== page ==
National body Student Co-op Homes (SCH) is today (10 October) launching a community share offer that aims to grow a vibrant co-op housing market in the UK – and cultivate the next generation of co-operators.
Today’s students in higher education face increasing pressure, debt and mental health challenges, it says, arguing that student housing co-ops are a solution that can break the cycle of high-cost, poor-quality private rents that drive up debt and exacerbate poor health.
“Housing co-ops are affordable, not-for-profit homes that students manage and maintain themselves,” it said. “There are no landlords and everyone works together for mutual benefit. They provide the conditions to nurture new generations of resilient, healthy graduates who can enter the workforce and shape society from a stronger position.”
There are currently three student housing co-ops operating in the UK – in Birmingham, Edinburgh and Sheffield. Already, graduates from these co-ops have gone on to form co-operative enterprises and live and work in co-ops.
Other student housing co-ops have been set up in Glasgow, Nottingham and Brighton but are struggling to buy property in a competitive market. SCH is launching the community share offer to raise up to £2,000,000 from investors so it can buy properties to lease to these student housing co-ops at affordable rates. It is SCH’s ambition is to increase the number of beds offered in student housing co-ops from 120 to 10,000.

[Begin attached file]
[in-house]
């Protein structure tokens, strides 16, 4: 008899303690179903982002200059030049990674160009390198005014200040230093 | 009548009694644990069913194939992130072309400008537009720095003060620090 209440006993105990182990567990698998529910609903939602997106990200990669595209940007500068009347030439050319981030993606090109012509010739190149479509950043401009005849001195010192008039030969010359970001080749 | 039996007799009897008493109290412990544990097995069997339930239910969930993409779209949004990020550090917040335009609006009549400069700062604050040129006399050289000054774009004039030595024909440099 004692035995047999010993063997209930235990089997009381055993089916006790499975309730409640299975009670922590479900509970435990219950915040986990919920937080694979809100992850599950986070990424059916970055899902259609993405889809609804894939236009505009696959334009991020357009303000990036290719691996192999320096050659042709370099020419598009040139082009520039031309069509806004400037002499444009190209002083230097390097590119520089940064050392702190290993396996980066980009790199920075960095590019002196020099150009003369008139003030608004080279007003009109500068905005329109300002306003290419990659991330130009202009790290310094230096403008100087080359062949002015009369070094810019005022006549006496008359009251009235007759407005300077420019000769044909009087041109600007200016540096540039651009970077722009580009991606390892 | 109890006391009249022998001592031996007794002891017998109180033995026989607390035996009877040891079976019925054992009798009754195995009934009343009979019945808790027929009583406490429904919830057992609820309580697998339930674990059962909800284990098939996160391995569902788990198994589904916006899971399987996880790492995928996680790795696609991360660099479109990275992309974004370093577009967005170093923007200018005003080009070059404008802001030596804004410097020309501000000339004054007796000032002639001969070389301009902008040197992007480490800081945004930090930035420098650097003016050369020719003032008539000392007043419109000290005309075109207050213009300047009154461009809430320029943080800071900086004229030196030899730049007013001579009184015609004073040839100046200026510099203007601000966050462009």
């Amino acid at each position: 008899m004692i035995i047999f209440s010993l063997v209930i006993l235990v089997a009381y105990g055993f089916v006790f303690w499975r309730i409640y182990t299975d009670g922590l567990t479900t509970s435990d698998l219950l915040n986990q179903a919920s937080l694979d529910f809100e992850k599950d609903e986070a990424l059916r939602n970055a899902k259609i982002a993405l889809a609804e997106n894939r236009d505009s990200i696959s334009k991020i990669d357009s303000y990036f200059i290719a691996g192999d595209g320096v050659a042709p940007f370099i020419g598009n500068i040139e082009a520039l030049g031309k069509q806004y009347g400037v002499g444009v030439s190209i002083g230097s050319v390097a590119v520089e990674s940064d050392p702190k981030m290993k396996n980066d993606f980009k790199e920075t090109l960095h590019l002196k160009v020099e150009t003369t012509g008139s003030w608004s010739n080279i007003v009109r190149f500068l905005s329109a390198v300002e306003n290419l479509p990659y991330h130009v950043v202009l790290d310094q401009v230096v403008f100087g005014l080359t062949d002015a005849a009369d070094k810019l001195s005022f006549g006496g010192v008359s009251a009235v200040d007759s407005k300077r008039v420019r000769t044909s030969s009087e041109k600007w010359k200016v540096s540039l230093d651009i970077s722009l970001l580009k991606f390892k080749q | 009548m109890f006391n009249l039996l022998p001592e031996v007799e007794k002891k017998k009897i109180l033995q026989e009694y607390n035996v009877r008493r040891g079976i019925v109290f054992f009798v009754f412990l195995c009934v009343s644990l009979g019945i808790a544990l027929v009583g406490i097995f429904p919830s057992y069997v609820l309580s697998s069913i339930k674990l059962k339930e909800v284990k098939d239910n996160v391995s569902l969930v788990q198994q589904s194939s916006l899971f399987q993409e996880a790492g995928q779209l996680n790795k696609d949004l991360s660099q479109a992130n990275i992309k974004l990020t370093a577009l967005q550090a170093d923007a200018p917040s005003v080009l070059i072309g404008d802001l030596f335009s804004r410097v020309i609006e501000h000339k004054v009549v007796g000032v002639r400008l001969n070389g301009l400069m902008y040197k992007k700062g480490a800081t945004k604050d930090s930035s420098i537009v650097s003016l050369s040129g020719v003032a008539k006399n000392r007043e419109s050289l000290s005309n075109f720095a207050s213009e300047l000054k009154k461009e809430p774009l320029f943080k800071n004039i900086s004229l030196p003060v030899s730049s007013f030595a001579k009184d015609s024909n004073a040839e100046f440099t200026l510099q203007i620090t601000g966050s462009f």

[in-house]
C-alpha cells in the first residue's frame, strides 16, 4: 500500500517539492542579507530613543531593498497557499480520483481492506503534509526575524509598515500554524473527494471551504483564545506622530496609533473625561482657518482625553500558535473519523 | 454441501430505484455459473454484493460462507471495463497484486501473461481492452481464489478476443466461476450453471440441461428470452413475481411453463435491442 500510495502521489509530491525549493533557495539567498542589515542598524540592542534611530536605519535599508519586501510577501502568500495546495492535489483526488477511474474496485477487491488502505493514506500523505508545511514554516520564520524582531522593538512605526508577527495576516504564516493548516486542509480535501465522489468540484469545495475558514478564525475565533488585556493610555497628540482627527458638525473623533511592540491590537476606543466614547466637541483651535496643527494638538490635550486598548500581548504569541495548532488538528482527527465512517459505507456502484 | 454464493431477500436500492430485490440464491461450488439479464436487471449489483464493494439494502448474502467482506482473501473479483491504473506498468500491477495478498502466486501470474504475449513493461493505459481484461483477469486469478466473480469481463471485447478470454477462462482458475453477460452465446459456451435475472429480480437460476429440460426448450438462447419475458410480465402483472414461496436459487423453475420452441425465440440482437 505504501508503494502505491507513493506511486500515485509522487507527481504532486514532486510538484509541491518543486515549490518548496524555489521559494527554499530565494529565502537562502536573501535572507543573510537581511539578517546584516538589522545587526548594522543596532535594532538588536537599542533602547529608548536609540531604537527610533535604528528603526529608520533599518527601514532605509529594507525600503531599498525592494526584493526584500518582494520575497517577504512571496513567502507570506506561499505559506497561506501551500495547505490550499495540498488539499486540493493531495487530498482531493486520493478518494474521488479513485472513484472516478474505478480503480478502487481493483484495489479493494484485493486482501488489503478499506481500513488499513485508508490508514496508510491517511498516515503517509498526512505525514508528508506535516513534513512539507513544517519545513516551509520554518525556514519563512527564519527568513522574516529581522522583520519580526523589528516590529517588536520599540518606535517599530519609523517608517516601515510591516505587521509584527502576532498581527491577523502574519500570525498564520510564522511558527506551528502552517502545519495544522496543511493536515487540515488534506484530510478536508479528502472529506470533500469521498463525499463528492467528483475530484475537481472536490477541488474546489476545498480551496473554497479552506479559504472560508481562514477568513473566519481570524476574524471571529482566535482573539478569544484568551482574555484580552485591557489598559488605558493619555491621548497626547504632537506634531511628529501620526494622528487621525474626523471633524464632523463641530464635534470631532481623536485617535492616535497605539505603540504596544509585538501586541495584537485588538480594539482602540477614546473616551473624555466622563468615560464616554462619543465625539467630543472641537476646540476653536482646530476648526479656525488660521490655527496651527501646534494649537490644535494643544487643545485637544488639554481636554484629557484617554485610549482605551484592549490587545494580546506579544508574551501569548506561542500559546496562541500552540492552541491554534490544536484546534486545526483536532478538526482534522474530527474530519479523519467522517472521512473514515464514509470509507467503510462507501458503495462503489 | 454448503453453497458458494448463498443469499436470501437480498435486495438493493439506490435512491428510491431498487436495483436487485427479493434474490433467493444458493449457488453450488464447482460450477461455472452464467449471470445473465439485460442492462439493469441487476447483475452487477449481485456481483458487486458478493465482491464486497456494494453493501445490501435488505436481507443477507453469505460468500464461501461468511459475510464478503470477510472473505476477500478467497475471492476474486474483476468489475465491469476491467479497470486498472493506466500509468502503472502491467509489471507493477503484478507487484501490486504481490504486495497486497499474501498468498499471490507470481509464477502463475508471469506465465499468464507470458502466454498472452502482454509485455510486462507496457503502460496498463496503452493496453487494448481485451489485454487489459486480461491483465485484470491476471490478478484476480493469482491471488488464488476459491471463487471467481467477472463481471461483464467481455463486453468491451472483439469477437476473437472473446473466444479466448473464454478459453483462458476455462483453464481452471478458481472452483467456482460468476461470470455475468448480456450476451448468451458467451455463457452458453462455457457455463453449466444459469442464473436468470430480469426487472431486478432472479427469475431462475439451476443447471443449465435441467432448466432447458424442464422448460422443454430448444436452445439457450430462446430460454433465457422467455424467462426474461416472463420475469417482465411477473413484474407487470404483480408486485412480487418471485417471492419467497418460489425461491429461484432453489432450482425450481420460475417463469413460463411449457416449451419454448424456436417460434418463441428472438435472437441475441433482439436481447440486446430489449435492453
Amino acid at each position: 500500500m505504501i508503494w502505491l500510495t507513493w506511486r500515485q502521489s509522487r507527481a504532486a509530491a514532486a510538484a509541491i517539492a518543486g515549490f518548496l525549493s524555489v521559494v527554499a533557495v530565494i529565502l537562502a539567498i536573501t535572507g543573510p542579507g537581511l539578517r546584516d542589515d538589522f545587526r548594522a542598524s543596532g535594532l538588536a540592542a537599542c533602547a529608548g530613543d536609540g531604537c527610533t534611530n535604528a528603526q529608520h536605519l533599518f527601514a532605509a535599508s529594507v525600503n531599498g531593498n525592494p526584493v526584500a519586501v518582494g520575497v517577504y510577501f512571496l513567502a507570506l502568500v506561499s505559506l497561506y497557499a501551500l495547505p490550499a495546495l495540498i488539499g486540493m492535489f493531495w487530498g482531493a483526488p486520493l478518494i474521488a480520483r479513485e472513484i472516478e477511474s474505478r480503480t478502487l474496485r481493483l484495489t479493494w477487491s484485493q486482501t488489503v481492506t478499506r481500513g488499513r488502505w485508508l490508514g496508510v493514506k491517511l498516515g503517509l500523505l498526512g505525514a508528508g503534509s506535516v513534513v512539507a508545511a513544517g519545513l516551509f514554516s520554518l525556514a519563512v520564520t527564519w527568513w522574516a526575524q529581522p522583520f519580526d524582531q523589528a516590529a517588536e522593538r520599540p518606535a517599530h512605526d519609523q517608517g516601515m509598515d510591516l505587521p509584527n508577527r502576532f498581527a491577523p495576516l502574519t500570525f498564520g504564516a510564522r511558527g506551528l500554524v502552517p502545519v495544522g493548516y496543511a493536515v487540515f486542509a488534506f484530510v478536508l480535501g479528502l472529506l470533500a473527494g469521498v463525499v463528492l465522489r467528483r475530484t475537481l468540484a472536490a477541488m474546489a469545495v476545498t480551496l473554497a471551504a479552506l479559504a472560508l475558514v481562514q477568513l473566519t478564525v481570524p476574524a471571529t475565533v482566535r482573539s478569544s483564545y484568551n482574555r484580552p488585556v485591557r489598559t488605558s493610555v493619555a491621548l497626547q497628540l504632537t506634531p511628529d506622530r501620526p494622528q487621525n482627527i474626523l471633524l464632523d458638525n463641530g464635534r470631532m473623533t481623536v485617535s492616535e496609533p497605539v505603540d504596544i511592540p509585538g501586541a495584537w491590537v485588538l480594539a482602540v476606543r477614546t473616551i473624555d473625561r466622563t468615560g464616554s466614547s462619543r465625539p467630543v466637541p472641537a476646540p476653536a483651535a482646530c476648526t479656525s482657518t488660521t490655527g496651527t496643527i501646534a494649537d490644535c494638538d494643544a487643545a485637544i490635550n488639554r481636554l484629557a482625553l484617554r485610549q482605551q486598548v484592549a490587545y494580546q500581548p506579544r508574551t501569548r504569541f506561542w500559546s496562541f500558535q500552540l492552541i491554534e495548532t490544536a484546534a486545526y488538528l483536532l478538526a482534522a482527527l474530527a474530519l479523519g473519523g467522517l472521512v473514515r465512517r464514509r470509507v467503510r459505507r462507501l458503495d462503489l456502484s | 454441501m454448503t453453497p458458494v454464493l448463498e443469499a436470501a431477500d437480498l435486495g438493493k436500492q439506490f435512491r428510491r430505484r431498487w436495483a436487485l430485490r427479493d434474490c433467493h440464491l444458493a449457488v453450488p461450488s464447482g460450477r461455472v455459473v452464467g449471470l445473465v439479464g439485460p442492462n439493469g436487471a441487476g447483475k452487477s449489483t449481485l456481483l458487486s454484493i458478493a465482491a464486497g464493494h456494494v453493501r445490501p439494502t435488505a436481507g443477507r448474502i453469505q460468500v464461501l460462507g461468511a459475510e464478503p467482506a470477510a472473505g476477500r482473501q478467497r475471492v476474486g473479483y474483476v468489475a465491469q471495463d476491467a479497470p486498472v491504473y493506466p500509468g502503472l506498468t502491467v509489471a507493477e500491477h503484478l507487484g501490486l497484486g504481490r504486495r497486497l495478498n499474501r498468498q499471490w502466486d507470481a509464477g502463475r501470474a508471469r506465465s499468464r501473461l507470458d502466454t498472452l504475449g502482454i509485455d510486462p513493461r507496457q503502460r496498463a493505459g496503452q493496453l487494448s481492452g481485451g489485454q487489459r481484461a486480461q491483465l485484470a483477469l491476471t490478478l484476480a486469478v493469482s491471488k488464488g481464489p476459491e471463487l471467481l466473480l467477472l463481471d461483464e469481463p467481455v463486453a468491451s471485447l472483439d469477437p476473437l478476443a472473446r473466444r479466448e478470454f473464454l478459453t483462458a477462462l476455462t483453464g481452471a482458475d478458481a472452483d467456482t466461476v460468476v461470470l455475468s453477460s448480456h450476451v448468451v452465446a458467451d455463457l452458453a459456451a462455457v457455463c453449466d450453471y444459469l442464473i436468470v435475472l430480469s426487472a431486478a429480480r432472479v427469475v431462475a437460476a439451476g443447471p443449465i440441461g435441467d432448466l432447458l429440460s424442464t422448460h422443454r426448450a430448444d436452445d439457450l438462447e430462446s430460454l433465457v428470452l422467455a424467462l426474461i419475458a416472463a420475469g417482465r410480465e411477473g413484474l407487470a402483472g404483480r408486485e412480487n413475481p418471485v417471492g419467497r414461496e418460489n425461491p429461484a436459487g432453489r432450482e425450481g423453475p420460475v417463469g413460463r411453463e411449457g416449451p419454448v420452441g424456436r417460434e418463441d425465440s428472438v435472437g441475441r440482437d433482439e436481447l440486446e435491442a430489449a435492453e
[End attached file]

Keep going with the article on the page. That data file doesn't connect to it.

Fay Arnold, who lived in a student co-op house in Birmingham, said she had armed herself with valuable life skills, as well as a degree in computer systems engineering.
“The amount of DIY, admin and finance knowledge I’ve learned, it’s amazing,” she added. “I can reasonably do most simple DIY with no sweat now.
“It’s something I’m really happy about. And they’re skills I can use further down the line, and to teach to other people.”
Vivian Woodell, director of Student Co-op Homes, said: “We are urging people and organisations to invest in our share offer so we can raise vital funds to break the cycle of poor-quality, high-cost student rents and vastly improve the lives of young people in higher education.
“The more we raise, the more properties we can buy – and the more students will benefit from living in student housing co-ops that give them valuable life skills, better physical and mental health, less debt and a better start to their working lives.”
Student Co-op Homes has been supported by Co-operatives UK, the national trade body for co-ops. Ed Mayo, secretary general, said: “It’s not just for the students’ benefit, the housing co-ops are helping to shape a group of graduates who are ready to enter the workforce with experience in community and co-operative values. They are the next generation of co-operators who can help to shape a fairer, more just economy to benefit us all.”
Community share offers are a popular approach to raising finance, in which people and organisations invest large or small sums of money and become co-owners of vital enterprises – from affordable housing to community pubs to green energy.